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The Politics of Health

A conversation with Jonathan Metzl and others about the social and political construction of "health"

Values


Fields of Knowledge
  • Design
  • Health / Sustainability
  • Social Justice

Organizing Institutions

Slought, Health Ecologies Lab

Contributing Institutions

Jefferson Humanities & Health and the Office of Diversity and Inclusion Initiatives, Sidney Kimmel Medical College

Opens to public

11/08/2018

Time

6:30-8:30pm

Slought and the Health Ecologies Lab are pleased to announce The Politics of Health, a conversation with Jonathan Metzl and others about the social and political construction of "health" on Thursday, November 8, 2018 from 6:30-8:30pm. Metzl writes at the intersection of psychiatry, the history and sociology of science, and contemporary politics. In books such as The Protest Psychosis: How Schizophrenia Became a Black Disease (2010) and Against Health: How Health Became the New Morality (2010), Metzl offers fundamental insights into the way in which healthcare exacerbates disparities. His forthcoming book, Dying of Whiteness: How the Politics of Racial Resentment Is Killing America's Heartland (2019), analyzes the health effects of white supremacy in the era of Trump. This event, which will take place two days after the US midterm elections, will also engage the results of the election and strategies going forward.

Dying of Whiteness (2019) analyzes the consequences of right-wing backlash policies under Donald Trump's pledge to make American lives great again. Through a series of interviews, Metzl examines the impact of racial resentment on public policy, gun laws, the Affordable Care Act, schools and social services. Not only does he reveal the ties between policy and racial resentment, he also unveils the costs of these policies, including increasing deaths by gun suicide, falling life expectancies, and rising dropout rates. Metzl argues that Trump's policies, while promising to change lives for the better, are in reality fueled by racial hierarchies which profoundly undermine the health of America's Heartland. Join us for this timely conversation about Dying of Whiteness and Metzl's longstanding engagement with the politics of health.

This event is co-presented with Jefferson Humanities & Health and the Office of Diversity and Inclusion Initiatives, Sidney Kimmel Medical College, and is the first of two events featuring sustained conversations with Metzl. The conversation with Metzl at Slought will be moderated by Megan Voeller, Director of Humanities at Thomas Jefferson University, and Aaron Levy, Senior Lecturer in English and History of Art, University of Pennsylvania.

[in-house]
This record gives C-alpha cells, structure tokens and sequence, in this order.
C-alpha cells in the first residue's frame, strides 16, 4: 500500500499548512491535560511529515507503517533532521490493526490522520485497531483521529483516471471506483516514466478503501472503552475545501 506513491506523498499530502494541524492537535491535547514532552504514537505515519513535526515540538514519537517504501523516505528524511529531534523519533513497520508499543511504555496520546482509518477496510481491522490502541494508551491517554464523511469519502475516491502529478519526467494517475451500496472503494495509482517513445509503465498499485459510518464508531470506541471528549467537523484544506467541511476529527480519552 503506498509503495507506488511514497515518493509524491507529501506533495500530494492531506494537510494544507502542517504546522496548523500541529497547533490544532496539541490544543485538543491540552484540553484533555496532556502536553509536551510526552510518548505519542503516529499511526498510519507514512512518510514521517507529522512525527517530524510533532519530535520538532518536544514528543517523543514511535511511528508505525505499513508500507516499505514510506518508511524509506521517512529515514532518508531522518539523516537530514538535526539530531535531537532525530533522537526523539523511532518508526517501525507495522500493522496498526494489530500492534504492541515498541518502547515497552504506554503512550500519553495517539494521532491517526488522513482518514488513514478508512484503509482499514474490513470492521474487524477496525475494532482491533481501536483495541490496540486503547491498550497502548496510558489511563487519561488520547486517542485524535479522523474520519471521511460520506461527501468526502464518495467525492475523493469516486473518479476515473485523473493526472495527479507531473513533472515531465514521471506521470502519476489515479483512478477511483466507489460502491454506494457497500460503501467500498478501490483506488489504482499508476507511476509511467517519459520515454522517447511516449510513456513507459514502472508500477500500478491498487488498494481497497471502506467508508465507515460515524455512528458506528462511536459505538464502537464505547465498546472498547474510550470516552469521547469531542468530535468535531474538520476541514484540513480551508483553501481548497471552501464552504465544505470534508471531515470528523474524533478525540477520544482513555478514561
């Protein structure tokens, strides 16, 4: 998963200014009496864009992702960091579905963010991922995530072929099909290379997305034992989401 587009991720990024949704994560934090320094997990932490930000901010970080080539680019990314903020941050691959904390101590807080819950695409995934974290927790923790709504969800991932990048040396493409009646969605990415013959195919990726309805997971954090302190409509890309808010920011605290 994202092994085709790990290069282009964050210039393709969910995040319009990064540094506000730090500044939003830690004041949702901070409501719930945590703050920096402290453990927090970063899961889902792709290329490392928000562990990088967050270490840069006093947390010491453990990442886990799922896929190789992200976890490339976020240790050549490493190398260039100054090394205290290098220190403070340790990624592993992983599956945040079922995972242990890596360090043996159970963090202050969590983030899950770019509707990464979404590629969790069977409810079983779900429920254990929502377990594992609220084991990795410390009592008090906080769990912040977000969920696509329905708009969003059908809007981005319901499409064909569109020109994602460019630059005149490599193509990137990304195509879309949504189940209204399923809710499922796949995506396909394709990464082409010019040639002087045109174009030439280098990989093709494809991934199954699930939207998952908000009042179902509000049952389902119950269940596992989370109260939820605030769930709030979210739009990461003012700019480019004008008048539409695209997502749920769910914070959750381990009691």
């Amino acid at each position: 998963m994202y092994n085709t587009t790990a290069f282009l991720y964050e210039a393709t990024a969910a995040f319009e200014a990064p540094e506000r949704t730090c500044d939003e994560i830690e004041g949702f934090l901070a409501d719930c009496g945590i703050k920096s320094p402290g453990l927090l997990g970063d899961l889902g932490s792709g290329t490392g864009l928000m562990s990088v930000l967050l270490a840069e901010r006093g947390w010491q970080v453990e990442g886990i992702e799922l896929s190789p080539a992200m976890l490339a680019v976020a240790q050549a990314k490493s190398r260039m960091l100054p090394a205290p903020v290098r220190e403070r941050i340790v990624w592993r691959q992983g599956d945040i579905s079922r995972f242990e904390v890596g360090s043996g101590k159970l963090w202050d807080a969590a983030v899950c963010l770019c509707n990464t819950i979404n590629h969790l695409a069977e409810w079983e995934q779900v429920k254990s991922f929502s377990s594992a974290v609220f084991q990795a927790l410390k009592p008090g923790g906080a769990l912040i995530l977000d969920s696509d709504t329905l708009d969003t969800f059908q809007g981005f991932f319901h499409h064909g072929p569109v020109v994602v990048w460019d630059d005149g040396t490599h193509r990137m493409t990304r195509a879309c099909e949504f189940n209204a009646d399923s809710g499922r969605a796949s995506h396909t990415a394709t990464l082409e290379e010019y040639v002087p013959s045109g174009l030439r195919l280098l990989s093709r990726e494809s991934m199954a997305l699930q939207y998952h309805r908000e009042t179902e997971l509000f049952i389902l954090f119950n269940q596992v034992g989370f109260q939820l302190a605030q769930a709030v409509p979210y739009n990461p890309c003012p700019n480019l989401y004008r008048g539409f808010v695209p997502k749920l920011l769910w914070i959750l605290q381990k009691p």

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Metzl's The Protest Psychosis: How Schizophrenia Became a Black Disease (2010) examines how institutionalized racism and the social construction of "abnormality" has influenced psychiatric definitions of mental illness. By revisiting the archives of Ionia State Hospital, a mental institute in Michigan that operated from the 1940s through the late 1970s, he demonstrates the specific ways in which diagnostic criteria were used to assign African-American ​patients mental ​illnesses ​such ​as schizophrenia, ​depression ​and ​bipolar ​disorder with devastating consequences. He also examines how this act of psychiatric labeling was deployed in response to civil rights activism and black power movements.

In Against Health: How Health Became the New Morality (2010), Metzl and co-editor Anna Kirkland examine the intersection of health and morality through essays that interrogate our relationship to food, race, disability, mental health, sexuality, and more. Responding to the question "Why Against health?," the book challenges readers to reflect on what kind of discourse about health is being produced today, for whom, according to what definitions, and under what unquestioned assumptions.

Jonathan Metzl is the Frederick B. Rentschler II Professor of Sociology and Psychiatry, and the Director of the Center for Medicine, Health, and Society at Vanderbilt University. He received his MD from the University of Missouri, an MA in humanities/poetics and a Psychiatric internship/residency from Stanford University, and a PhD in American Culture from the University of Michigan.

A 2008 Guggenheim fellow, Professor Metzl has written extensively for medical, psychiatric, and popular publications. His books include The Protest Psychosis, Prozac on the Couch, and Against Health: How Health Became the New Morality.

"The ​rhetoric ​of ​health ​and ​illness ​becomes ​effective ​ways ​of ​policing ​the ​boundaries ​of ​civil ​society, ​and ​of ​keeping ​these ​people ​always ​outside."

– Jonathan Metzl